Blessed are the Geeks, for they shall internet the earth

Interview With a Dark Hacker
Douglas Chick
 

Last week a text document appeared on my desktop that was named, ďHi DougĒ I recognized it as a ďHackerĒ that contacts me periodically. He caught me one time years ago trying to access his system. He immediately cracked into my computer and stumbled upon a few funny stories that I wrote and was entertained by them. He told me that this was the only reason I still had a computer. I believed him, or her. In the past 5 or 6 years, he never made his gender clear. I only assumed it was a he.  

     With every exchange, and there have been many throughout the years, Hacker, I call him hacker, has managed to communicate in a way that Iíve never been able to detect or trace. Not with packet sniffer or port monitor have I ever been able to find an origination point. It always shows up as either an echo of my own IP or nothing at all. This time I asked Hacker if he would consent to an interview for the website and he agreed. I asked one question at a time on the text document that was created on my desktop. I would type in the question and hit F5 (refresh) to find the answer. (Although sometimes it didnít happen immediately). I should also add that there were questions that he didnít want to answer so he simply deleted them. And there were many questions that Iíve already asked throughout the years and just repeated them for the interview. The interview beginsÖ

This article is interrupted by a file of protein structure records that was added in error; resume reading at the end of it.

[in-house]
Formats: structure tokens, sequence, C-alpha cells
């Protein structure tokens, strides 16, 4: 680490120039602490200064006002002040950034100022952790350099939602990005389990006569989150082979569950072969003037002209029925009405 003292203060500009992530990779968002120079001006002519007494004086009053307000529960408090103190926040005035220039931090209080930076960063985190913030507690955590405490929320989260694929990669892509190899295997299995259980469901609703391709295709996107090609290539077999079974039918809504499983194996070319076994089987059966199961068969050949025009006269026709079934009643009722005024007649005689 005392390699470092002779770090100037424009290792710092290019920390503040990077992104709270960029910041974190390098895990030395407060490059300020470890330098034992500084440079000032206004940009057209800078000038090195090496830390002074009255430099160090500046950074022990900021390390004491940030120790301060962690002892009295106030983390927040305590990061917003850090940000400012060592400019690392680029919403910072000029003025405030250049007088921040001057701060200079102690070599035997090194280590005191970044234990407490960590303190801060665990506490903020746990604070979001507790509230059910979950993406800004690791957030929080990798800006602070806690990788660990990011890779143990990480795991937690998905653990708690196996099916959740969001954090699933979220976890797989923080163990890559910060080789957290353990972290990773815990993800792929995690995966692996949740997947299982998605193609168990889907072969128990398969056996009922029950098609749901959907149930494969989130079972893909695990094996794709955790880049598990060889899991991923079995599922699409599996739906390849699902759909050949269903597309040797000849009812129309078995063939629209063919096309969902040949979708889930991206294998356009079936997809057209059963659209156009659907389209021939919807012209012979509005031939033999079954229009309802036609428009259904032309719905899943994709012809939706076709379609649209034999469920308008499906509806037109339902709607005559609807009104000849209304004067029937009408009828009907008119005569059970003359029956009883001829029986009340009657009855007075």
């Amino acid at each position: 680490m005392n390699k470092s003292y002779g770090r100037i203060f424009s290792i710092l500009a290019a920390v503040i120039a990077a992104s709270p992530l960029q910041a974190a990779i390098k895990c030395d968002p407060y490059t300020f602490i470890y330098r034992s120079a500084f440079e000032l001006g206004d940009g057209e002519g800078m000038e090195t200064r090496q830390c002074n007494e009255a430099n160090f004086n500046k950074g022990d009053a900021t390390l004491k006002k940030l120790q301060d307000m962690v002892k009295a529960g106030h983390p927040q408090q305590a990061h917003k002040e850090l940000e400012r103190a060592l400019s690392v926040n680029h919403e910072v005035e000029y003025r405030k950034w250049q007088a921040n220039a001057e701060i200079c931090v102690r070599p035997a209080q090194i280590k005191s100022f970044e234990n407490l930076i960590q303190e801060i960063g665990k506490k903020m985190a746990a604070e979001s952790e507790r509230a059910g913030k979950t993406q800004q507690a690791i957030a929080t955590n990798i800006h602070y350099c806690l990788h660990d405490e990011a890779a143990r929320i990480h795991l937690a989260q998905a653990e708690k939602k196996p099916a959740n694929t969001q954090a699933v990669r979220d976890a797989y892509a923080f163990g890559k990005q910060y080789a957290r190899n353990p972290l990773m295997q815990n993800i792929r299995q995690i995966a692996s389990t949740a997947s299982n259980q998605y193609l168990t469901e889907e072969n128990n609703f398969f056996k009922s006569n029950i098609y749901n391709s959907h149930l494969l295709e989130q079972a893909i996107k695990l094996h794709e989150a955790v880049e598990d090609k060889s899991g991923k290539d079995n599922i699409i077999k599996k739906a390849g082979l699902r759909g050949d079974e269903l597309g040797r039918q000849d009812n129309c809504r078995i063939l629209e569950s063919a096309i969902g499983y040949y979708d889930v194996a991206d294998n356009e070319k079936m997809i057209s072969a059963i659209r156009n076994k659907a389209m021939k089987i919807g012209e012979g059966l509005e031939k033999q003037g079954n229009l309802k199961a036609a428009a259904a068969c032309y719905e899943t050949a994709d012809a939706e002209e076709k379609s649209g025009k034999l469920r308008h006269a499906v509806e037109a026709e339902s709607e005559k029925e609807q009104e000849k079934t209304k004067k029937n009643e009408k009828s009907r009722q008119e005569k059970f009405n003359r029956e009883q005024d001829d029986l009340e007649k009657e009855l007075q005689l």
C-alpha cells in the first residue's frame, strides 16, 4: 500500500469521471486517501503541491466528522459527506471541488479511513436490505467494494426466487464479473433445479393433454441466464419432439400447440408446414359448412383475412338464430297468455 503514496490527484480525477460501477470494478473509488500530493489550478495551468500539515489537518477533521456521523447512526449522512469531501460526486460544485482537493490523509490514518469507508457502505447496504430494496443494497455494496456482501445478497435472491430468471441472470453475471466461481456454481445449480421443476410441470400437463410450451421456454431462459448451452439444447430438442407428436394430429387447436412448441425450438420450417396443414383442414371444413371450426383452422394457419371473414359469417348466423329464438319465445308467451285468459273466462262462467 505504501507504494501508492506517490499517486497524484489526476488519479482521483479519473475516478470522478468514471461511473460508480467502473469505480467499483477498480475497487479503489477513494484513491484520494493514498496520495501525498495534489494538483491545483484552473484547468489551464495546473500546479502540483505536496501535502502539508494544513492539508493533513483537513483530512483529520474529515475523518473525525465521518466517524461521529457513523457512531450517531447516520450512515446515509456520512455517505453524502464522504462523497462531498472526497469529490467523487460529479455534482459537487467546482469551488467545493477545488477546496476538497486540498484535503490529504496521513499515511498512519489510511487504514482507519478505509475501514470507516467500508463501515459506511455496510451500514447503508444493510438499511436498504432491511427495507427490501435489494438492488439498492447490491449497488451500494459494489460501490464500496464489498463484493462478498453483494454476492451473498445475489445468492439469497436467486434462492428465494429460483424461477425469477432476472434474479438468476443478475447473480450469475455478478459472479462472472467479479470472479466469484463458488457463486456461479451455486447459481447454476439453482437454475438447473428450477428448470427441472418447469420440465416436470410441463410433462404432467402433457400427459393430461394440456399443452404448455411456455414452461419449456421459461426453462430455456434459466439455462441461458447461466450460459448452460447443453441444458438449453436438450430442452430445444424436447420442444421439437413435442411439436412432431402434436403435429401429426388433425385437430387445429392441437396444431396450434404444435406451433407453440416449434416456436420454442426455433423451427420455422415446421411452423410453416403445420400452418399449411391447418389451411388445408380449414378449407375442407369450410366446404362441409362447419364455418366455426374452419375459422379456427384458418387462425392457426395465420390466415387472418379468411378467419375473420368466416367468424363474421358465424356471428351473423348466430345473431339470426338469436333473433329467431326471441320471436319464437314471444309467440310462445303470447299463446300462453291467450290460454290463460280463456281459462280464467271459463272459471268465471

TheNetworkAdministrator:
How come you donít use a hacker handle, like HackerD, or CaptainJack? 

Hacker:
Names or handles are for people that need recognition. Recognition is vain and vanity is the fastest way to get caught. Itís enough for me to know that I can and have accessed impenetrable systems without having to brag about my exploits. Or to be profiled with a name.

TheNetworkAdministrator:
Do you make your living as a professional hacker?

Hacker:
Yes, I do.

TheNetworkAdministrator:
What does a professional hacker do exactly? 

Hacker:
First of all, the term hacker is an insulting title. (Weíve had this conversation before) Itís a label that is too often misused. But for the sake of this interview, Iíll use it.
     A professional ďhackerĒ is someone that works for the government or corporation. They are usually professionals in gathering data for corporate espionage or just plan old stealing. Even in the movie industry. This is why you see similar movie themes released at the same time. The first movie is almost always the rip-off. Where thereís big money you will always find a ďhackerĒ. There are hackers and counter-hackers too. Sometimes they work for the same organization and are frequently stumbling over each other. Iíve known hackers that were arrested one day and starting a new job the very next morning in Virginia. Iíve also heard of the reverse. Where a government hacker catches a corporate hacker, and then will apply for his job. Thereís lots of money to be made in data collections.

TheNetworkAdministrator:
I thought hackers were anarchist?

Hacker:
I think we all start out that way, but quickly go conservative when we reach that 7-digit income. Not to say that there arenít still anarchist, but like I said; they donít make any money so they have no reason to change.